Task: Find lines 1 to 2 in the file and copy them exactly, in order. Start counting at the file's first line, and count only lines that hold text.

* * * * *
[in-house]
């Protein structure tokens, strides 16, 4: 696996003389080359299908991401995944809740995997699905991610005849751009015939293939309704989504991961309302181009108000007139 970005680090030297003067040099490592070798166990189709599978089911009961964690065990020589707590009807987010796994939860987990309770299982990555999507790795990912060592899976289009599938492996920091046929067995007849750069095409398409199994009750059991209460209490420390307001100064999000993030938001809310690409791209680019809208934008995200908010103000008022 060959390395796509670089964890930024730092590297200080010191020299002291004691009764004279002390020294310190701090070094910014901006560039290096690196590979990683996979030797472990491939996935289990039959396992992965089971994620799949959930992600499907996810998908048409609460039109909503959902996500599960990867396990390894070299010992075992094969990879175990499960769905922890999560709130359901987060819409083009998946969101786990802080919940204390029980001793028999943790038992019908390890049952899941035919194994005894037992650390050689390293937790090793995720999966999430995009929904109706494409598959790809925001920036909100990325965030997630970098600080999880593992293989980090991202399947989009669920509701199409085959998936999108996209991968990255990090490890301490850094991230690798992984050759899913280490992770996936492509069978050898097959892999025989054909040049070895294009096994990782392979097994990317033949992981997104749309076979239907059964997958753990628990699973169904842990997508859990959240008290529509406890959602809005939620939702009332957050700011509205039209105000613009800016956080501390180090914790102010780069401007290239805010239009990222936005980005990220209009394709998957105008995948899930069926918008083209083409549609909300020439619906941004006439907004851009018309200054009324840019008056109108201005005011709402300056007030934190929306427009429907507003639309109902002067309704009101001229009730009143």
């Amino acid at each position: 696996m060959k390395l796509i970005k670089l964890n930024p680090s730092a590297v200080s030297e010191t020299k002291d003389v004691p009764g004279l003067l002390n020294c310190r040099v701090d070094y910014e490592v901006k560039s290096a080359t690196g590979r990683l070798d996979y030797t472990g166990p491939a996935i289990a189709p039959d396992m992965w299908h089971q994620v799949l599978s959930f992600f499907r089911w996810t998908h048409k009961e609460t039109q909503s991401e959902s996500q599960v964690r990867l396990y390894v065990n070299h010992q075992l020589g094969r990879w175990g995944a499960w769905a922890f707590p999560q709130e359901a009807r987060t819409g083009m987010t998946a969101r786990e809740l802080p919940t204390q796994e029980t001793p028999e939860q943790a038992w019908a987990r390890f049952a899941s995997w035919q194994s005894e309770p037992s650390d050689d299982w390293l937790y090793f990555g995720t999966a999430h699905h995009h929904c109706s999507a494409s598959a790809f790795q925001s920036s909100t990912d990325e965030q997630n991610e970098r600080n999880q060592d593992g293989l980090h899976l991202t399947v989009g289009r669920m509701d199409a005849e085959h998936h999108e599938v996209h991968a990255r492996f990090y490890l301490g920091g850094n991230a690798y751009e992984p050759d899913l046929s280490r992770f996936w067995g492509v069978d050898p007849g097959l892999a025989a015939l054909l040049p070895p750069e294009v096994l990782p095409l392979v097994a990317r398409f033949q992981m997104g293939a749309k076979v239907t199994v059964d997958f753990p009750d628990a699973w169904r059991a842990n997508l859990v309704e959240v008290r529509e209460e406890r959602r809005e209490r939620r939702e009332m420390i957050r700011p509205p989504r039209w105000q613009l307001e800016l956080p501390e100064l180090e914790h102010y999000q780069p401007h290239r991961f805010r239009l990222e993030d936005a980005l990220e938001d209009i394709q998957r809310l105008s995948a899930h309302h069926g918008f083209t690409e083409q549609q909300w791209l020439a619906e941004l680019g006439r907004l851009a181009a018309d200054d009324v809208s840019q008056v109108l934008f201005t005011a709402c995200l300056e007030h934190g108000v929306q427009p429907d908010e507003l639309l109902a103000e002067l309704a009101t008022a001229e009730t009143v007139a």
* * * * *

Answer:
[in-house]
């Protein structure tokens, strides 16, 4: 696996003389080359299908991401995944809740995997699905991610005849751009015939293939309704989504991961309302181009108000007139 970005680090030297003067040099490592070798166990189709599978089911009961964690065990020589707590009807987010796994939860987990309770299982990555999507790795990912060592899976289009599938492996920091046929067995007849750069095409398409199994009750059991209460209490420390307001100064999000993030938001809310690409791209680019809208934008995200908010103000008022 060959390395796509670089964890930024730092590297200080010191020299002291004691009764004279002390020294310190701090070094910014901006560039290096690196590979990683996979030797472990491939996935289990039959396992992965089971994620799949959930992600499907996810998908048409609460039109909503959902996500599960990867396990390894070299010992075992094969990879175990499960769905922890999560709130359901987060819409083009998946969101786990802080919940204390029980001793028999943790038992019908390890049952899941035919194994005894037992650390050689390293937790090793995720999966999430995009929904109706494409598959790809925001920036909100990325965030997630970098600080999880593992293989980090991202399947989009669920509701199409085959998936999108996209991968990255990090490890301490850094991230690798992984050759899913280490992770996936492509069978050898097959892999025989054909040049070895294009096994990782392979097994990317033949992981997104749309076979239907059964997958753990628990699973169904842990997508859990959240008290529509406890959602809005939620939702009332957050700011509205039209105000613009800016956080501390180090914790102010780069401007290239805010239009990222936005980005990220209009394709998957105008995948899930069926918008083209083409549609909300020439619906941004006439907004851009018309200054009324840019008056109108201005005011709402300056007030934190929306427009429907507003639309109902002067309704009101001229009730009143």